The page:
Sanctuary and Dissent

—by Julian DeShazier

It has been 3 weeks since Jose Juan Federico Moreno entered University Church, and you are probably wondering how things are going. In any other world, and probably most other faith communities that would take this on, the answer would be, “Amazing! Look how Faithful we’re being!”

Or LOOK, we’re on the cover of the Chicago Tribune! –>

But since we have decided to not Iive in a world where doing the right thing is a cause for celebration, there are other ways to think through this worth mentioning.

For example, Sanctuary, when used as a tactic to draw attention to the flaws in immigration policy as a whole and grossly affected individuals – like Jose Juan – is best when the press is applying to apply pressure on ICE to revisit his case. Yesterday the story was on the front page of the Chicago Tribune, a petition we’re circulating has 2,934 signatures, and many people are calling and visiting the church asking how they can support — so we’re doing OK. I’ll spare you the voicemails I get every day asking why we’re “harboring illegal aliens” and the legalese that explains why we’re all felons. Suffice it to say, Jose Juan being here is about him fighting to stay with his family and a people of faith choosing to support him in that fight. We’re not harboring felons…we’re loving humans.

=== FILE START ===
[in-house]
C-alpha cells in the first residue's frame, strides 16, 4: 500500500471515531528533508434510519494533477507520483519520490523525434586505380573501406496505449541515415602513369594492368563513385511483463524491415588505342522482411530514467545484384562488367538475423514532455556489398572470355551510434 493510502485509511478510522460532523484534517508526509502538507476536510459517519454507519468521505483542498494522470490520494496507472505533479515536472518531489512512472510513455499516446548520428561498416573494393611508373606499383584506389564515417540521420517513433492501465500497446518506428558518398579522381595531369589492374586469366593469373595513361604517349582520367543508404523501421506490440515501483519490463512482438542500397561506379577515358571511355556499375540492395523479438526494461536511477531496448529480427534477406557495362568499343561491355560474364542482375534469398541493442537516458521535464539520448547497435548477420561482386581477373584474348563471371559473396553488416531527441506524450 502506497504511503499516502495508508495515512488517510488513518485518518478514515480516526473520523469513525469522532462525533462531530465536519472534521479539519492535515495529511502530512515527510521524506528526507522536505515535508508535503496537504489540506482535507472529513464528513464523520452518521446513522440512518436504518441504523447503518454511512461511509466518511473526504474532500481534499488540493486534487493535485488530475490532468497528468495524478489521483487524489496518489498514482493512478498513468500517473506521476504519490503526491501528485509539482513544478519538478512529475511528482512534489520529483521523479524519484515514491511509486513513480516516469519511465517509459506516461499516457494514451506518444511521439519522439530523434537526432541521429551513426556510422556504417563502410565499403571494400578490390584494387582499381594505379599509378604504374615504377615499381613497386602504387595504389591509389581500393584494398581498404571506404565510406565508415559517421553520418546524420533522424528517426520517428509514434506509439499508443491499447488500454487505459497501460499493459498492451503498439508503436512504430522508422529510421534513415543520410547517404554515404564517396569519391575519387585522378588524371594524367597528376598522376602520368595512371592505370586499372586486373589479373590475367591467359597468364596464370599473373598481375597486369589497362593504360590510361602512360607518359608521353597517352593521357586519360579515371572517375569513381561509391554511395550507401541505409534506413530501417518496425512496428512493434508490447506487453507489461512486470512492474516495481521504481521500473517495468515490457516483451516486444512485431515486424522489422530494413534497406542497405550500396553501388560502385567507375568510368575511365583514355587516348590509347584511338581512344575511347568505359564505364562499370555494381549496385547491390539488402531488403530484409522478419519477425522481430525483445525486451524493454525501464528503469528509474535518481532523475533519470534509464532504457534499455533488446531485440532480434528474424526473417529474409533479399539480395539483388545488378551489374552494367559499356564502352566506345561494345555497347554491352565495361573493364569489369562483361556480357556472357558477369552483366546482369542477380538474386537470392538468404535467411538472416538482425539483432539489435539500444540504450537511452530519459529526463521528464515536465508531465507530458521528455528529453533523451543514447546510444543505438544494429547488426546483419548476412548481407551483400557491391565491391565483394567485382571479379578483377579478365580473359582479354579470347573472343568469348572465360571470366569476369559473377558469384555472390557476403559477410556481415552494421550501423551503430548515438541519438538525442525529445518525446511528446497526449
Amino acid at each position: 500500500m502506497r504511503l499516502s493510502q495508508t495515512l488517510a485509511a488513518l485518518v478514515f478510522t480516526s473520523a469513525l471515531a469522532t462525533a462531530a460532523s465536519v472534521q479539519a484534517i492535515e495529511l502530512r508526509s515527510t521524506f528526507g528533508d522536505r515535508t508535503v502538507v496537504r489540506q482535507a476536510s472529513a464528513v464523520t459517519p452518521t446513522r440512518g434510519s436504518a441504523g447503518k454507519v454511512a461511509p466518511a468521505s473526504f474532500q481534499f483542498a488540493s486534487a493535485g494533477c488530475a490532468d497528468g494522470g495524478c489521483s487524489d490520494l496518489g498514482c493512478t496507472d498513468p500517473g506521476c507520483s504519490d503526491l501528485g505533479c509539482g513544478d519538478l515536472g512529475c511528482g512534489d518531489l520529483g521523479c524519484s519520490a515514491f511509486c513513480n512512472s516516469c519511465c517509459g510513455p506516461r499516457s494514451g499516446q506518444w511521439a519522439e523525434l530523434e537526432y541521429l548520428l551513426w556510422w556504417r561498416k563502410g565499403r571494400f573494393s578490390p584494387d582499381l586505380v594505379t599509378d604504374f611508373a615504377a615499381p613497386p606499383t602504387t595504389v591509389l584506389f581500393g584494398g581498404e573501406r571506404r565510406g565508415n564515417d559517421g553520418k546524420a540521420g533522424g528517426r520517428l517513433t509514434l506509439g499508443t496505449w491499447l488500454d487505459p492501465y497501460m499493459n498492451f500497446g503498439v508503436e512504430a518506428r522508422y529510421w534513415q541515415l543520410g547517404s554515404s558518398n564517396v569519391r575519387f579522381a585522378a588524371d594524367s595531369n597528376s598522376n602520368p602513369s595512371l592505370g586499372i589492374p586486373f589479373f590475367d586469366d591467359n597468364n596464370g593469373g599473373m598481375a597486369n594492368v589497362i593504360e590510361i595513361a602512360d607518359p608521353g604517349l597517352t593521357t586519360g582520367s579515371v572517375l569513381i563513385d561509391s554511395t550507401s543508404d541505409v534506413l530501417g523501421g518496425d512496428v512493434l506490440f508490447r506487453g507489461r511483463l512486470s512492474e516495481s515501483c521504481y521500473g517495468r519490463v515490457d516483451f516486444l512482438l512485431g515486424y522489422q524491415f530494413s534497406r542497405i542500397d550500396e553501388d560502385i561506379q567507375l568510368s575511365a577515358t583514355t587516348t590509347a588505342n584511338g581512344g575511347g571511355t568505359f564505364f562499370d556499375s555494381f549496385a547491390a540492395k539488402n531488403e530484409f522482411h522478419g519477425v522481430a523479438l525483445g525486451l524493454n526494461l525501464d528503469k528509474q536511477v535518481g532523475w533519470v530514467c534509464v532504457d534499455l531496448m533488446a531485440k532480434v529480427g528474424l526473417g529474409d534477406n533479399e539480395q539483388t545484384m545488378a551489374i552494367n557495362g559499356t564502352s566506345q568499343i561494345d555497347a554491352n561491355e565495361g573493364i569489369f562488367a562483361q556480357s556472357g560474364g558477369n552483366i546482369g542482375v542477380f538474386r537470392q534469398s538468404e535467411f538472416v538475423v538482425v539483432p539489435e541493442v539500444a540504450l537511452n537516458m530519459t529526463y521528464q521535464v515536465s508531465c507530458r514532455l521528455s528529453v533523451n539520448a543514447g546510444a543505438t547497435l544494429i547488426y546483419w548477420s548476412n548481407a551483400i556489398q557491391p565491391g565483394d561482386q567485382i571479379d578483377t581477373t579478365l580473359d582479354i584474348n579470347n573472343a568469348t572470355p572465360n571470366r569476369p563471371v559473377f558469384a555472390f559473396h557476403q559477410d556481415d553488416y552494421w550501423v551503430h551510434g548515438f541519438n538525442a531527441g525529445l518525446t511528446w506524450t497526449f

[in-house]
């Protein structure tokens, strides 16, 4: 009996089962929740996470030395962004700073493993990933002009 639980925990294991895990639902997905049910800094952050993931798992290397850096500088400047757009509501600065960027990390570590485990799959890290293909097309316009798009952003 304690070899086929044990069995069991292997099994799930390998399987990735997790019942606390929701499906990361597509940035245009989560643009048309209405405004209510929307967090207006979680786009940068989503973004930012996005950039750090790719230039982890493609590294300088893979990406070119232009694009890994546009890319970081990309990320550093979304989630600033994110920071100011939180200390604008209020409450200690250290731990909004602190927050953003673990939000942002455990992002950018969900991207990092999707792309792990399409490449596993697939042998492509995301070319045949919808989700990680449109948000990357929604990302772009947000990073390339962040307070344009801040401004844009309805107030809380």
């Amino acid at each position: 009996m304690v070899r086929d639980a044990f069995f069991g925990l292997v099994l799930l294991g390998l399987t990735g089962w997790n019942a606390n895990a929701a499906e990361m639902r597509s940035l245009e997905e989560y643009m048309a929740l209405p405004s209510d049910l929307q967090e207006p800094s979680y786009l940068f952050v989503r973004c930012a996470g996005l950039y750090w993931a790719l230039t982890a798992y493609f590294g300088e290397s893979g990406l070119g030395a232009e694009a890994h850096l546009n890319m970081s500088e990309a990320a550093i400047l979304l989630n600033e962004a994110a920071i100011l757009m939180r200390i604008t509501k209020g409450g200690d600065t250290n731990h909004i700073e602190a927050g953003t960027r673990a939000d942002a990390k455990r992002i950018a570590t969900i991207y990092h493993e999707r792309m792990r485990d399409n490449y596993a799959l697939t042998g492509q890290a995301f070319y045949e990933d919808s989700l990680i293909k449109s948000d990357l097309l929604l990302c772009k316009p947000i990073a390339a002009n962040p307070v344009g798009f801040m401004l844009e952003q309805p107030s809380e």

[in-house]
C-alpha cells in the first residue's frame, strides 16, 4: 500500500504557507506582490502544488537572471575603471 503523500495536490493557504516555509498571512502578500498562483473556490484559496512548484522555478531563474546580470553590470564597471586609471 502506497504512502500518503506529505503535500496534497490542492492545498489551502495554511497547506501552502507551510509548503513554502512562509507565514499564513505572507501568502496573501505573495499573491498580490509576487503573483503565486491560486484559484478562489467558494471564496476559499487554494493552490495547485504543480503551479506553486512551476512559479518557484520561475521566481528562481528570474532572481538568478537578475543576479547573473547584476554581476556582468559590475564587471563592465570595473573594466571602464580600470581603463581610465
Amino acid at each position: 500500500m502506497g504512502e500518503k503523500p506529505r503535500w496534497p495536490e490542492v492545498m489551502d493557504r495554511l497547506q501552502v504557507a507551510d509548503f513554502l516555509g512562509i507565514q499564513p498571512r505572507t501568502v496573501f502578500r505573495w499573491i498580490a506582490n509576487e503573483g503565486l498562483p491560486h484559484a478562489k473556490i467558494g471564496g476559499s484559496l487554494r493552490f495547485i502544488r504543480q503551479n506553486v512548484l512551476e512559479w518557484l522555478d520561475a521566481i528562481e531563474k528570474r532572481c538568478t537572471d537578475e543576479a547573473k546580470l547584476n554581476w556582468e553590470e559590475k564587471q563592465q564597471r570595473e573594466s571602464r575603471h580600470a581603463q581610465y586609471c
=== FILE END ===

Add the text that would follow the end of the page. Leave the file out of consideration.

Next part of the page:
The story of Virgilio Vicente will be an important one to share in coming weeks. As many of you know, Virgilio and his family were the first to stay in Sanctuary at UChurch in 1985, and people need to see beyond the immediate present to see how good advocacy can truly change and save lives with a generational impact. People also need to see that words like “moral” and “justice” have to have meaning in ways that include those that live and look differently than us. Why are things “obviously unfair” only if you are affected?

If anything, I am reminded daily that the voices of dissent should never weigh more internally than the voices of support, and that neither of these should matter as much as the voice of God. From time to time we can get discouraged by a couple of naysayers in our life. I’m not saying “ignore them” (they may be right, you should ask yourself if they have a point), but I am saying that you are probably reacting stronger to dissent than support. It’s the human way. Look out for that. You don’t need support or dissent: these are the necessary and broken byproducts on the search for what you really desire…Truth. Understanding of Purpose. Real Wisdom. Genuine Community.

As pastor, I am honored to support you however I can in that journey. And I’m thankful for your support of us as we advocate for Jose Juan.